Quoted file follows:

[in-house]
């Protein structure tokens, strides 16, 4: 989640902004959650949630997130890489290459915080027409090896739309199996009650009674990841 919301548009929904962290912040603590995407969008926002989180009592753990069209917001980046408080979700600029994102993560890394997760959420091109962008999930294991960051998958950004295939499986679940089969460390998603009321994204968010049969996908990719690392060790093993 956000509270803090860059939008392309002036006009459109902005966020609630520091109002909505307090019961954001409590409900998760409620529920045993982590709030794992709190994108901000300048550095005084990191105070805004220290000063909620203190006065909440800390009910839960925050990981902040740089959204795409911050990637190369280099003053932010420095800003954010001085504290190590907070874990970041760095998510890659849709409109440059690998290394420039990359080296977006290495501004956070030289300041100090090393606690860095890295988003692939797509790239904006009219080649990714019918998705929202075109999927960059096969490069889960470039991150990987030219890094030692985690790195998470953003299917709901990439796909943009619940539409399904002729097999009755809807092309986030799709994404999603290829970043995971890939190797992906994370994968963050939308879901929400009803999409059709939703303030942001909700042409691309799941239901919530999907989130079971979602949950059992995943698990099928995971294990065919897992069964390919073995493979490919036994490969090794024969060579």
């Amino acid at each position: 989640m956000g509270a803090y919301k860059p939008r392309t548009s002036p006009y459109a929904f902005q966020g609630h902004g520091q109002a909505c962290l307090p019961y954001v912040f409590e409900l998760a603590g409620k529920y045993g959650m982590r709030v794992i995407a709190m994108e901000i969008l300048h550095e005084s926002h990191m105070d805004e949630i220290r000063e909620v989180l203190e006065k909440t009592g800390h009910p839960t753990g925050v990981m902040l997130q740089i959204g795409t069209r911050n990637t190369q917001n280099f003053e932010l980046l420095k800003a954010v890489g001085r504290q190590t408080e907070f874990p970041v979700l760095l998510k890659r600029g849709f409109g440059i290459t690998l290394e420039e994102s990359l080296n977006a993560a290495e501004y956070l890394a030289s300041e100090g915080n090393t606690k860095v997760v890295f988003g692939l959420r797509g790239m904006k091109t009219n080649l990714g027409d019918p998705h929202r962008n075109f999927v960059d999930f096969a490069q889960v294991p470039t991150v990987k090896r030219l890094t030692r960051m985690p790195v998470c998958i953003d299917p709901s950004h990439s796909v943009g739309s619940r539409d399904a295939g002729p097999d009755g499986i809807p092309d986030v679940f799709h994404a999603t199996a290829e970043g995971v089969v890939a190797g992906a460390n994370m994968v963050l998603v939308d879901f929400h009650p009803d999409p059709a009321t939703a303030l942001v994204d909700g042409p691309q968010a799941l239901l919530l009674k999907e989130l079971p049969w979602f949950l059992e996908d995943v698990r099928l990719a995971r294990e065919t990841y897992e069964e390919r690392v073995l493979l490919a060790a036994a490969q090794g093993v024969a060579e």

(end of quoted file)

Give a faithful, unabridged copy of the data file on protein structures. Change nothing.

[in-house]
């Protein structure tokens, strides 16, 4: 989640902004959650949630997130890489290459915080027409090896739309199996009650009674990841 919301548009929904962290912040603590995407969008926002989180009592753990069209917001980046408080979700600029994102993560890394997760959420091109962008999930294991960051998958950004295939499986679940089969460390998603009321994204968010049969996908990719690392060790093993 956000509270803090860059939008392309002036006009459109902005966020609630520091109002909505307090019961954001409590409900998760409620529920045993982590709030794992709190994108901000300048550095005084990191105070805004220290000063909620203190006065909440800390009910839960925050990981902040740089959204795409911050990637190369280099003053932010420095800003954010001085504290190590907070874990970041760095998510890659849709409109440059690998290394420039990359080296977006290495501004956070030289300041100090090393606690860095890295988003692939797509790239904006009219080649990714019918998705929202075109999927960059096969490069889960470039991150990987030219890094030692985690790195998470953003299917709901990439796909943009619940539409399904002729097999009755809807092309986030799709994404999603290829970043995971890939190797992906994370994968963050939308879901929400009803999409059709939703303030942001909700042409691309799941239901919530999907989130079971979602949950059992995943698990099928995971294990065919897992069964390919073995493979490919036994490969090794024969060579």
């Amino acid at each position: 989640m956000g509270a803090y919301k860059p939008r392309t548009s002036p006009y459109a929904f902005q966020g609630h902004g520091q109002a909505c962290l307090p019961y954001v912040f409590e409900l998760a603590g409620k529920y045993g959650m982590r709030v794992i995407a709190m994108e901000i969008l300048h550095e005084s926002h990191m105070d805004e949630i220290r000063e909620v989180l203190e006065k909440t009592g800390h009910p839960t753990g925050v990981m902040l997130q740089i959204g795409t069209r911050n990637t190369q917001n280099f003053e932010l980046l420095k800003a954010v890489g001085r504290q190590t408080e907070f874990p970041v979700l760095l998510k890659r600029g849709f409109g440059i290459t690998l290394e420039e994102s990359l080296n977006a993560a290495e501004y956070l890394a030289s300041e100090g915080n090393t606690k860095v997760v890295f988003g692939l959420r797509g790239m904006k091109t009219n080649l990714g027409d019918p998705h929202r962008n075109f999927v960059d999930f096969a490069q889960v294991p470039t991150v990987k090896r030219l890094t030692r960051m985690p790195v998470c998958i953003d299917p709901s950004h990439s796909v943009g739309s619940r539409d399904a295939g002729p097999d009755g499986i809807p092309d986030v679940f799709h994404a999603t199996a290829e970043g995971v089969v890939a190797g992906a460390n994370m994968v963050l998603v939308d879901f929400h009650p009803d999409p059709a009321t939703a303030l942001v994204d909700g042409p691309q968010a799941l239901l919530l009674k999907e989130l079971p049969w979602f949950l059992e996908d995943v698990r099928l990719a995971r294990e065919t990841y897992e069964e390919r690392v073995l493979l490919a060790a036994a490969q090794g093993v024969a060579e």